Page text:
Not many people know that the EU R&I budgets are the largest public investment programs in the world.  They are planned for 7 years and the last budget was 77 billion EUR. In 2021 starts the new funding program called Horizon Europe. It is the largest to date with 95,5 billion EUR. 

Yet, not only the size of the investment matters when it comes to R&D. It is also about what it funds, what are the priorities, how are research collaborations organised, and what is the capacity in the economy and in the society to absorb the new advances.

Let me draw your attention to one specific EU funded project which makes a tremendous impact today. With 100 million EUR, the EU helped develop the transformative “messenger rna”, a technique behind the Pfizer-BioNTech vaccine for Covid-19. Now that vaccination starts in EU Member States, we should know that this was possible because of Europe and none of the states in itself could have come up with the vaccine alone and in such a short time.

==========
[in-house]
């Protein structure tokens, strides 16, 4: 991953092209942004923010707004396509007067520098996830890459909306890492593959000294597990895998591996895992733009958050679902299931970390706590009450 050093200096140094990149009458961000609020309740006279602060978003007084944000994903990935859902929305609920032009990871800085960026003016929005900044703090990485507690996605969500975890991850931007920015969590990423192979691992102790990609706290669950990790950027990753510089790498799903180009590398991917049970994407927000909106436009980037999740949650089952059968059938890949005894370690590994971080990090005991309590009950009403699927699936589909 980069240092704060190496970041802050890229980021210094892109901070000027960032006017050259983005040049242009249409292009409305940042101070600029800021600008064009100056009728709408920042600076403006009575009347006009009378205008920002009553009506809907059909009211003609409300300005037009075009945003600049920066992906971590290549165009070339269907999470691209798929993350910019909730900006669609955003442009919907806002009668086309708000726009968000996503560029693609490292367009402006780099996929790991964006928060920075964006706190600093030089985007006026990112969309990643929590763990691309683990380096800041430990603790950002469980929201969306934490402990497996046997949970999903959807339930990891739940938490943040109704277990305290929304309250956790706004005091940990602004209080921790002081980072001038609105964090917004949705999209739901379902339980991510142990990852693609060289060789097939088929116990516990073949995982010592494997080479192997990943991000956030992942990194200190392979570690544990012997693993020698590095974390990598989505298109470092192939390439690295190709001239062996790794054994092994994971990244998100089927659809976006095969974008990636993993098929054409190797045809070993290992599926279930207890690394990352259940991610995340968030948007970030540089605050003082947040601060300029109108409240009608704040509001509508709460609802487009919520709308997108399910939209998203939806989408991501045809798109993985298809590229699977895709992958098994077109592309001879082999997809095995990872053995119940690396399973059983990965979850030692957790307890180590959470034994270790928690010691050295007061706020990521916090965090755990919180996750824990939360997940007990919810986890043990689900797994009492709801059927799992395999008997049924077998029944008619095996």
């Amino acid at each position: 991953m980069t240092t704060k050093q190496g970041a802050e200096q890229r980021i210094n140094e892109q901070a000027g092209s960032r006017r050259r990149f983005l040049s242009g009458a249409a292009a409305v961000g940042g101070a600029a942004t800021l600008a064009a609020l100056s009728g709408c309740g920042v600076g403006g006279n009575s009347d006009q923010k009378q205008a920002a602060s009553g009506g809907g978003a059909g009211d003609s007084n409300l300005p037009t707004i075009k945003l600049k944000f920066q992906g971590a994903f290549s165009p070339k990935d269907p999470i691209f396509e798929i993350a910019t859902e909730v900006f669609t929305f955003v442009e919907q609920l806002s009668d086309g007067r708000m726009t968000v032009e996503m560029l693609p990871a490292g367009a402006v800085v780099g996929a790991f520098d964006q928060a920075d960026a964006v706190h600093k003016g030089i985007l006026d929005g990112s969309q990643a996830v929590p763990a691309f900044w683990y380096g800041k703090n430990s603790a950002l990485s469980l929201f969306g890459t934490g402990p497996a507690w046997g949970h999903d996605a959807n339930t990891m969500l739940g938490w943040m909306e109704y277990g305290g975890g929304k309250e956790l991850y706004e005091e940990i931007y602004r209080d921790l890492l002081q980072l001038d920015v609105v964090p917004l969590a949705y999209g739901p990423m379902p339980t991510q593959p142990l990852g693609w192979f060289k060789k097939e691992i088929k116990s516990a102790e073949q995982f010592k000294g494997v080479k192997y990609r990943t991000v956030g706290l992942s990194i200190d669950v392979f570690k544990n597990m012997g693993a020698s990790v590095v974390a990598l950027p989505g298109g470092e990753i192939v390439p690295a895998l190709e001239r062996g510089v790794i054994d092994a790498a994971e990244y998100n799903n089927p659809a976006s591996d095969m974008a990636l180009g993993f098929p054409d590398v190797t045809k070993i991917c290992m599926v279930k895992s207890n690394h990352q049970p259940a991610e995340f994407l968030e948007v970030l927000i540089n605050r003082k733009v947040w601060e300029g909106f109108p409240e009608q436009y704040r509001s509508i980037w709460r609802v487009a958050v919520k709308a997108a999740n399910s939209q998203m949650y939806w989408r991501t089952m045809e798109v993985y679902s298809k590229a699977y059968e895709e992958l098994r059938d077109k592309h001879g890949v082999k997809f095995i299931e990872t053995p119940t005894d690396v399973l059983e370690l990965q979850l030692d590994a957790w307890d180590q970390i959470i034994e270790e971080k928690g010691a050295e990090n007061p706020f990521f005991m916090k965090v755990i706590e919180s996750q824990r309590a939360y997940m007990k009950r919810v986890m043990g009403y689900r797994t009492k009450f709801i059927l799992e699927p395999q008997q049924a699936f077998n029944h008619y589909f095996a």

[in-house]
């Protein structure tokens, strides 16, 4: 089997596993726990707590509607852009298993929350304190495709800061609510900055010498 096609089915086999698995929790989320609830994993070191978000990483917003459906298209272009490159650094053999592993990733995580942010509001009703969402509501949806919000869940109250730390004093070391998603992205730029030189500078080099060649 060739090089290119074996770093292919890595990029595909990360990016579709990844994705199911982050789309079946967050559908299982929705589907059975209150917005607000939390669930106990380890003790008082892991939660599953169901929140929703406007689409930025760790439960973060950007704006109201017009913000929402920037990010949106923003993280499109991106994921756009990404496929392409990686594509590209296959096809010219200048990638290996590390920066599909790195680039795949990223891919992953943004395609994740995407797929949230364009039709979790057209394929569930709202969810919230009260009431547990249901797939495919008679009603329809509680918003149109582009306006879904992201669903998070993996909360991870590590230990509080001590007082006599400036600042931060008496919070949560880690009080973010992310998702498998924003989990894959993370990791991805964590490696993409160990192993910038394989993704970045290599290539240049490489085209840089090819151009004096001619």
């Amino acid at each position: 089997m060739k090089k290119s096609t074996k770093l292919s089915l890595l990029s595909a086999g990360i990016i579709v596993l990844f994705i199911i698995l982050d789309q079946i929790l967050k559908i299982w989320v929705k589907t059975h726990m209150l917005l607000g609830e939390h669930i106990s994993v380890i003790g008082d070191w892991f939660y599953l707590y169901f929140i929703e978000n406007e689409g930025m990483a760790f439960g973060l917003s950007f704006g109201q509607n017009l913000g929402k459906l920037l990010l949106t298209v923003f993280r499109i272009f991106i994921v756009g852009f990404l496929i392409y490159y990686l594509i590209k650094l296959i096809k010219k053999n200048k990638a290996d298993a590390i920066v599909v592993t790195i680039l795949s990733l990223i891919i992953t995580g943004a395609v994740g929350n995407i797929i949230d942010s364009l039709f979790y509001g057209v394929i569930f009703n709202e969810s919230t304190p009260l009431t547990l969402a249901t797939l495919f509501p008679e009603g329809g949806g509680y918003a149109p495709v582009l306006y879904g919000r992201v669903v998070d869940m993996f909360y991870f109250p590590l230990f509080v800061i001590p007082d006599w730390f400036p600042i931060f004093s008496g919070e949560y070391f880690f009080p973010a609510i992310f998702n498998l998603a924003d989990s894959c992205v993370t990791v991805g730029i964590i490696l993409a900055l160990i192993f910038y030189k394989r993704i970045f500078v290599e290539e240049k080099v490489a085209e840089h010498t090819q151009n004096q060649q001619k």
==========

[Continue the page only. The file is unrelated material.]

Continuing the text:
Which kind of things, like the man on the moon, will see in the near future?

The Apollo mission which put Armstrong and Aldrin on the moon and got them back safely was an unprecedented achievement of human ingenuity and technological progress. We see now the space race driven by visionary Elon Musk and SpaceX collaborating with NASA, as well as  by the enormous investment in R&D in China. As in the past, ‘the man on the moon’ thinking was part of the political global competition. If the NASA space funding program is cut, it is clear who will win this time.

However, we have a beautiful example of the mission-thinking focused on people, planet and prosperity in Europe. 

Over the last years I have worked with a group of experts including Prof. Mariana Mazzucato, for EU Commissioner Carlos Moedas on the mission-oriented policy. This work has led to new funding schemes for five missions - that is large research and innovation collaborations of partners who have a common purpose and ambition - a brave ambition for success.